surprised if 'he 29,000 ligure was sub
; -?tnntm'.ly corrftct," he said, ?dding Hint
no doubt niHiiy others were killed "i
whirh thei?* pf's "*' record.
Japan Told U. S.
Will Quit Siberia
American Army to Depart
After Repatriation of
the Czechs Next Month
WASHINGTON. Jan. VI (By Th^
.Associated Press ?.--Decision to with?
draw the American troops from,Siberia
upon the completion oi the repatria?
tion of the Czecho-Slovak forces next
month has been reached by the Ameri?
can government.
The troops. 8,000-in all, were sent to
Siberia in accord with an agreement
i among the United States, Japan and
the Entente powers to aid the Czechs
; no protect, the Siberian Railroad, and
, Japan has been notified by the United
States of the cancellation of that agree?
ment in so far as it affects the pres?
ence of an American military expedi
; tion.
When the Czechs have been re
I moved the American Railroad Com?
mission, headed by John F. Stevens,
which has been in Russia since before
the fall of the former Czar's govern
: ment, will leave Vladivostok for home,
and the American soldiers under Major
General Graves will follow as soon as
transports can be made available. Pre
' sumably the same ships which are to
i take the Czecho-Slovak troops across
; the Pacific will be used. Two of these
; vessels, the President Grant and the
: America, are expected to leave New
York within a few days.
Bar Will Vote
On Aiding Fight
Of 'Ousted Five'
1 Members of *City Associa?
tion Will Act To-night on
Proposal to Help Social?
ist? Regain Their Seats
The Association of the Bar of th?
City ?of New York will vote to-night on
a resolution providing for the appoint
j ment of a special committee of members
to help the Socialist party force the As
' 8erobIy to rescind its action in exclud?
ing five Socialist; Assemblymen.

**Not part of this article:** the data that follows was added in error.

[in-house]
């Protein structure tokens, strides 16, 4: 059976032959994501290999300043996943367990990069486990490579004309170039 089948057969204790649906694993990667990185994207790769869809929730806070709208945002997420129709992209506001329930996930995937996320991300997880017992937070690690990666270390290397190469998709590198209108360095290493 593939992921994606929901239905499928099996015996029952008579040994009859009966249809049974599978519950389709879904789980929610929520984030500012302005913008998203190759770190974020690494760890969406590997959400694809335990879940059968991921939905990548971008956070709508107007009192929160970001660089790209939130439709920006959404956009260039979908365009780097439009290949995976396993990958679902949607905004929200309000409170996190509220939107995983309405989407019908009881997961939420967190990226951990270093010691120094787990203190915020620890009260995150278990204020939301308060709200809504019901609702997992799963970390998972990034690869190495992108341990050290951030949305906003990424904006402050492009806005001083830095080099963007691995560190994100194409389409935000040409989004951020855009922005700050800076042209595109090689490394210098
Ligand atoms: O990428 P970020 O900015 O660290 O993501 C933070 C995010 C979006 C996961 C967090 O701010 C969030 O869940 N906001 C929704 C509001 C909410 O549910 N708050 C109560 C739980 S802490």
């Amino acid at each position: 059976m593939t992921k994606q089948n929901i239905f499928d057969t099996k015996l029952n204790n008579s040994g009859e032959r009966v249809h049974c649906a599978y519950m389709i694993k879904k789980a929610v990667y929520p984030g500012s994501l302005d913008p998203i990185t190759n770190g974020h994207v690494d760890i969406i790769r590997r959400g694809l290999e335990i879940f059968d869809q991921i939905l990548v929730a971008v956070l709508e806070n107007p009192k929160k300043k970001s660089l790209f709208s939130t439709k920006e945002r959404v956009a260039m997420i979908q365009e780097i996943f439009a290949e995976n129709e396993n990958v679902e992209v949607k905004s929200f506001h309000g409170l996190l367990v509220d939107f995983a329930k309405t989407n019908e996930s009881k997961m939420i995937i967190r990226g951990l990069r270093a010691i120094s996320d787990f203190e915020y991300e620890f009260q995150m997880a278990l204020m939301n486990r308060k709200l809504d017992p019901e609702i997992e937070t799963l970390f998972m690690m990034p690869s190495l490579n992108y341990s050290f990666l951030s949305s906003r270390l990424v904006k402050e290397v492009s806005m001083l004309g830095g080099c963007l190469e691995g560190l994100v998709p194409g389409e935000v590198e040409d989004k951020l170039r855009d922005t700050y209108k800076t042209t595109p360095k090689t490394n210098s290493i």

?Some of the most distinguished names
on the roster of the organization are
signed to the proposed resolution', copies
of which wer? sent, to members yester
day. Among them are the names of
several lawyers the Socialists are anx?
ious to retain to conduct the fight that
is expected to begin Albany to-morrow
morning before the Judiciary Committee
oi the Assembly. One of the-e i.?
Charles E. Hughes.
Test of Resolution
, The proposed resolution, which was
made public by former Representative
Herbert Parsons, follows:
"Whereas, this association regards
with a deep sense of anxiety the ac?
tion of the Assembly of this state in
suspemling from its membership the
five members of the Socialist party
v.'ho were duly elected members of
?.he Assembly at the last election;
and.
''Whereas, any attempt by a major?
ity to exclude from the Legislature
those who have been duly elected to
its membership, merely because of
their affiliation with a political party.
is un-American and, ;f successful,
; must destroy the rights oi minori?
ties and the very foundations of
representative government; and,
"Whereas, the five members of the
Socialist party now suspended from
membership are charged to be unfit
for membership in the Legislature
because of their membership in the
Socialist party, and not because of
any- personal untitness, it is hereby
"Resolved, that this association is
unalterably opposed to any action by
the Assembly excluding from its
membership because of affiliation
with a political party any person
duly elected to its membership, and